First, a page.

- His best friend and captain Conrad, though, is "the perfect guy," probably the best swordsman in the world, of practically royal lineage on both sides but unable to hold any rank higher than 'sir', gives off the creepiest Stepford Smiler vibes sometimes, especially when explaining without rancor about some other shitty thing, and has apparently, his entire life, needed to have someone else to base that entire life around. When he was a kid, he had a Big Brother Instinct around Wolfram. After Wolfram rejected him for being half human, he eventually attached himself to Julia. After Julia died, Shinou arranged for him to transport her soul to Earth and make sure that the baby it became was born safely. And after that, his whole reason for being is Yuuri.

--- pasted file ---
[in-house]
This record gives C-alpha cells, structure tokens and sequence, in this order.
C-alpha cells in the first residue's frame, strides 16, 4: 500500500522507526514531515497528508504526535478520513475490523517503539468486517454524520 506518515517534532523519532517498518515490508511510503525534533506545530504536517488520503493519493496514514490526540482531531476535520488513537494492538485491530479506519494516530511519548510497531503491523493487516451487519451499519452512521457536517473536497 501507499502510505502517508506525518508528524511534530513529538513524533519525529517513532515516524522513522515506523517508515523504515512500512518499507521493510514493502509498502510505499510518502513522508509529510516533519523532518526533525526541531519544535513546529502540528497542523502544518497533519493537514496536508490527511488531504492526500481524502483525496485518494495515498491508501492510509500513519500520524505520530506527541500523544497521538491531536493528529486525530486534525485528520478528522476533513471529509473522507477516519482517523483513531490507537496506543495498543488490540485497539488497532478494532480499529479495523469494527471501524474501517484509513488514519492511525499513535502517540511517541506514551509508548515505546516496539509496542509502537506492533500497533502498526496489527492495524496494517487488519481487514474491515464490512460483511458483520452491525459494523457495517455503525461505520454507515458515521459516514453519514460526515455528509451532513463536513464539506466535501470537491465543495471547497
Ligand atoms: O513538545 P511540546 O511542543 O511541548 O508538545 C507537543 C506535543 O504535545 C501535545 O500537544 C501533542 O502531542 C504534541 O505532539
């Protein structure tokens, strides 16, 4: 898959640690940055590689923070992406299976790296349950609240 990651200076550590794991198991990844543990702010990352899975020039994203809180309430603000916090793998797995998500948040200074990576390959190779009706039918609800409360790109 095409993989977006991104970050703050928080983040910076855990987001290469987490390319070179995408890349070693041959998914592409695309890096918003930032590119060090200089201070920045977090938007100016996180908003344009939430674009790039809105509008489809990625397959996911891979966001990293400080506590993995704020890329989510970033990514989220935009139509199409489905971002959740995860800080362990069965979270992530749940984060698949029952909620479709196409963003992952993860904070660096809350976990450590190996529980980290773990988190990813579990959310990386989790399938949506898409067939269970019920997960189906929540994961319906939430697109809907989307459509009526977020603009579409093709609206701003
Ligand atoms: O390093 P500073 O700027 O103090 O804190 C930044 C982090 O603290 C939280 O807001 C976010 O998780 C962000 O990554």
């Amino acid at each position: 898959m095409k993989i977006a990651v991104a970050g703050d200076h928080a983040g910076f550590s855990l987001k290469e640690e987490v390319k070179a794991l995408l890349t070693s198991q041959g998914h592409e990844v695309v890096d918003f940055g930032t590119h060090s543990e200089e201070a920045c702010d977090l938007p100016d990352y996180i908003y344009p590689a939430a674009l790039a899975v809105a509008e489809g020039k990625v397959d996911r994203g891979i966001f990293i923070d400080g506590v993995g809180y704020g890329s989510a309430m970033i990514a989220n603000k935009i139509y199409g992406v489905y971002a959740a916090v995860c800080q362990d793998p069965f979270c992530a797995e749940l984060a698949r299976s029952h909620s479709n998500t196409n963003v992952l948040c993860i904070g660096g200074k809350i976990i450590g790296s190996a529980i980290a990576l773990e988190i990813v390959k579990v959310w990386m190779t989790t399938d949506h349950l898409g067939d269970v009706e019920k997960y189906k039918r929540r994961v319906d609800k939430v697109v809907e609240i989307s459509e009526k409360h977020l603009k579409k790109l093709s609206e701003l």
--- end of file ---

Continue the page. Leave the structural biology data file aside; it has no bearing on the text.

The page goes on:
- Setsuna Sakurazaki from Mahou Sensei Negima!. She's not particularly ashamed of the fact that she's half-tengu and therefore can sprout wings at will, but she is ashamed of the fact that said wings are white rather than black (it's hinted she may be albino), which marked her as a instant outcast of her demon tribe. Never mind the fact that her True Companions think that the wings are awesome and that she looks like an angel.
- In Midnight Secretary, Kyouhei first considers his vampire pride, where being a vampire is most important thing that defines him. However, later in serie when he is called out by other vampires on how low he has fallen, he claim that it doesn't matter what he does, he is he and that he is vampire no matter what. He also claims that he doesn't want to be bound, but realises that he was bound by his pride as a vampire